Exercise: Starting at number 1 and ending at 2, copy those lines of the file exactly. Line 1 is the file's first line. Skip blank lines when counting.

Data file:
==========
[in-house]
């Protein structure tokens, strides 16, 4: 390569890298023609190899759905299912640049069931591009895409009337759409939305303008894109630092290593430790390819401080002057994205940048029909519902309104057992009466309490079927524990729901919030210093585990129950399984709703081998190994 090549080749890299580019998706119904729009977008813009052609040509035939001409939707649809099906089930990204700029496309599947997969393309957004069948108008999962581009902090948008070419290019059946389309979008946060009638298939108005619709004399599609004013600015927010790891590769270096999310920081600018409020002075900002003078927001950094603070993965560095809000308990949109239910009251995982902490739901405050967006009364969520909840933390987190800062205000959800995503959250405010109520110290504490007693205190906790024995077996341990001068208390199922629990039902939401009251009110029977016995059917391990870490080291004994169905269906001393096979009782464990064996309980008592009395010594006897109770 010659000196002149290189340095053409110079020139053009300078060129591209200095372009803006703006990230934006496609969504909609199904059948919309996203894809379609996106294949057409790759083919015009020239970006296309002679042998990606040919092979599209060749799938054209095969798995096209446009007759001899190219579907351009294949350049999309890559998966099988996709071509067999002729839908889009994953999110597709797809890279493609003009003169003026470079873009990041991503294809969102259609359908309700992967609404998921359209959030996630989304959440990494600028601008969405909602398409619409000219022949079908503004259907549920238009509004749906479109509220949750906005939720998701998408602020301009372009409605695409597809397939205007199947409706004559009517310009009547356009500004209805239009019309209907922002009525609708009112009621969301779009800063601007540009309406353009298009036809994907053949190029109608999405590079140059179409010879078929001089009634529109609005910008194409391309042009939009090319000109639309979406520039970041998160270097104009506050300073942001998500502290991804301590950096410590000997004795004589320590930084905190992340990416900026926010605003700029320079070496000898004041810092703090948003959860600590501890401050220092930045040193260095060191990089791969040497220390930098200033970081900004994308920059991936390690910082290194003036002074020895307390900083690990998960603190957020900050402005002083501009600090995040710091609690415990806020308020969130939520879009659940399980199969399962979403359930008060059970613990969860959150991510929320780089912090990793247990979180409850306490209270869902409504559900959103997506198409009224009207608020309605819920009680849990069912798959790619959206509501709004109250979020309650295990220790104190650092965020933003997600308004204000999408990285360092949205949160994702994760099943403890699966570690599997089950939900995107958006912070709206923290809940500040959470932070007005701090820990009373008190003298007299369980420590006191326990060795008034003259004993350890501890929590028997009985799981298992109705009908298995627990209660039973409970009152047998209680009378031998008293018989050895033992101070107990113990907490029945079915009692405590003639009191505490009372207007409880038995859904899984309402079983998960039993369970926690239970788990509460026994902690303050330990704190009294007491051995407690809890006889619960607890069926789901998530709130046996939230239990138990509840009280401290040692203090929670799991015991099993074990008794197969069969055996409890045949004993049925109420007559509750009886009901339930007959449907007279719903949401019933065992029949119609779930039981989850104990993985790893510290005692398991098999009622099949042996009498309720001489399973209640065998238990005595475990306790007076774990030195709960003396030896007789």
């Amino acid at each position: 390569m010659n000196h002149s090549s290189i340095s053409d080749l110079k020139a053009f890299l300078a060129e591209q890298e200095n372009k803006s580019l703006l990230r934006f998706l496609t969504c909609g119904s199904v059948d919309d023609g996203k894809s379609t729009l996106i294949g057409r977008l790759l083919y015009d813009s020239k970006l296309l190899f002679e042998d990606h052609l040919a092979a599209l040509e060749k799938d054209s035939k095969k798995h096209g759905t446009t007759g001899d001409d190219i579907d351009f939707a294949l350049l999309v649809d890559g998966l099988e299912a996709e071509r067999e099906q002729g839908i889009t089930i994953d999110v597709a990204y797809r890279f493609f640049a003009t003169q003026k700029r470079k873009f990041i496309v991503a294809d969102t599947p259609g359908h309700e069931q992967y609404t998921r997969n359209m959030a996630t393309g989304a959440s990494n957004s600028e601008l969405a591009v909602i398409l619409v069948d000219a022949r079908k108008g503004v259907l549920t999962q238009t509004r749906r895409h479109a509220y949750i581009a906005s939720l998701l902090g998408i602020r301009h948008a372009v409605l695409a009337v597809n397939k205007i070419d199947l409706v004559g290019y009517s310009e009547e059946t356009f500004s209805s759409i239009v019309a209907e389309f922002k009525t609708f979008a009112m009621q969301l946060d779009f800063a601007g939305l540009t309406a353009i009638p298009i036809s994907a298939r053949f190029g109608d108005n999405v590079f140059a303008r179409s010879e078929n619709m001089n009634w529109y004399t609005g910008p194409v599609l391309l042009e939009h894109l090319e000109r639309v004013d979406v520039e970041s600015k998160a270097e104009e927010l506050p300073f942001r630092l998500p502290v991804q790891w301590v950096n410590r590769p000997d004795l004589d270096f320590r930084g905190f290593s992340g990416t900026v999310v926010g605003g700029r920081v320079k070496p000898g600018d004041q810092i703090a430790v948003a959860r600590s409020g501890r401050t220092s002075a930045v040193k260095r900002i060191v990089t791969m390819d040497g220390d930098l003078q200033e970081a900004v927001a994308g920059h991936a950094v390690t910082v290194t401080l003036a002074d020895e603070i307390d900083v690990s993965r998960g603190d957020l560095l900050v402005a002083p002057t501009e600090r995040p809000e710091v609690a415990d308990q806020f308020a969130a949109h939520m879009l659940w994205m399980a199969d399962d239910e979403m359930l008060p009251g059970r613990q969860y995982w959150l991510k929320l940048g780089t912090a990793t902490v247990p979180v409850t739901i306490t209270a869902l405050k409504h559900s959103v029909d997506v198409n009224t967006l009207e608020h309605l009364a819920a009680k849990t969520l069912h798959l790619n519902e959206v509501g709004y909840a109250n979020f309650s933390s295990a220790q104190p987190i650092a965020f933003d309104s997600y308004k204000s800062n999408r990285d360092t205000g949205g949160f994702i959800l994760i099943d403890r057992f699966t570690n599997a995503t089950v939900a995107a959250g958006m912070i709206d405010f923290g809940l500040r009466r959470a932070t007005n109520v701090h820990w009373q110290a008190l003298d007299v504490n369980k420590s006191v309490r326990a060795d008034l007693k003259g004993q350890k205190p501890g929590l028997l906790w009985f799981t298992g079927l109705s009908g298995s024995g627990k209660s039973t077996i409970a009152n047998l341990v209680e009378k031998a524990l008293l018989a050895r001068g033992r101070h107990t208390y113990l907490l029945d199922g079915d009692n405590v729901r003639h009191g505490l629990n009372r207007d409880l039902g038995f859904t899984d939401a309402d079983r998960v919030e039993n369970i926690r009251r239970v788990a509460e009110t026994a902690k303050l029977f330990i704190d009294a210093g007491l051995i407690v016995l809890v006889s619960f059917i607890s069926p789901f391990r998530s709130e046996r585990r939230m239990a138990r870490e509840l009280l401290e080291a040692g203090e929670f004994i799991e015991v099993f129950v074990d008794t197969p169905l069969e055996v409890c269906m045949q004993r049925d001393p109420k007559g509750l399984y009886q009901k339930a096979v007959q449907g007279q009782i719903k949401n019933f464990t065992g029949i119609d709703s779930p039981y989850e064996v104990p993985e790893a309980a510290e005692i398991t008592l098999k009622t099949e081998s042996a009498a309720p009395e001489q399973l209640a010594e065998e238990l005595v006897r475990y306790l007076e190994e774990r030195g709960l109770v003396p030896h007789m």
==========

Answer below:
[in-house]
């Protein structure tokens, strides 16, 4: 390569890298023609190899759905299912640049069931591009895409009337759409939305303008894109630092290593430790390819401080002057994205940048029909519902309104057992009466309490079927524990729901919030210093585990129950399984709703081998190994 090549080749890299580019998706119904729009977008813009052609040509035939001409939707649809099906089930990204700029496309599947997969393309957004069948108008999962581009902090948008070419290019059946389309979008946060009638298939108005619709004399599609004013600015927010790891590769270096999310920081600018409020002075900002003078927001950094603070993965560095809000308990949109239910009251995982902490739901405050967006009364969520909840933390987190800062205000959800995503959250405010109520110290504490007693205190906790024995077996341990001068208390199922629990039902939401009251009110029977016995059917391990870490080291004994169905269906001393096979009782464990064996309980008592009395010594006897109770 010659000196002149290189340095053409110079020139053009300078060129591209200095372009803006703006990230934006496609969504909609199904059948919309996203894809379609996106294949057409790759083919015009020239970006296309002679042998990606040919092979599209060749799938054209095969798995096209446009007759001899190219579907351009294949350049999309890559998966099988996709071509067999002729839908889009994953999110597709797809890279493609003009003169003026470079873009990041991503294809969102259609359908309700992967609404998921359209959030996630989304959440990494600028601008969405909602398409619409000219022949079908503004259907549920238009509004749906479109509220949750906005939720998701998408602020301009372009409605695409597809397939205007199947409706004559009517310009009547356009500004209805239009019309209907922002009525609708009112009621969301779009800063601007540009309406353009298009036809994907053949190029109608999405590079140059179409010879078929001089009634529109609005910008194409391309042009939009090319000109639309979406520039970041998160270097104009506050300073942001998500502290991804301590950096410590000997004795004589320590930084905190992340990416900026926010605003700029320079070496000898004041810092703090948003959860600590501890401050220092930045040193260095060191990089791969040497220390930098200033970081900004994308920059991936390690910082290194003036002074020895307390900083690990998960603190957020900050402005002083501009600090995040710091609690415990806020308020969130939520879009659940399980199969399962979403359930008060059970613990969860959150991510929320780089912090990793247990979180409850306490209270869902409504559900959103997506198409009224009207608020309605819920009680849990069912798959790619959206509501709004109250979020309650295990220790104190650092965020933003997600308004204000999408990285360092949205949160994702994760099943403890699966570690599997089950939900995107958006912070709206923290809940500040959470932070007005701090820990009373008190003298007299369980420590006191326990060795008034003259004993350890501890929590028997009985799981298992109705009908298995627990209660039973409970009152047998209680009378031998008293018989050895033992101070107990113990907490029945079915009692405590003639009191505490009372207007409880038995859904899984309402079983998960039993369970926690239970788990509460026994902690303050330990704190009294007491051995407690809890006889619960607890069926789901998530709130046996939230239990138990509840009280401290040692203090929670799991015991099993074990008794197969069969055996409890045949004993049925109420007559509750009886009901339930007959449907007279719903949401019933065992029949119609779930039981989850104990993985790893510290005692398991098999009622099949042996009498309720001489399973209640065998238990005595475990306790007076774990030195709960003396030896007789």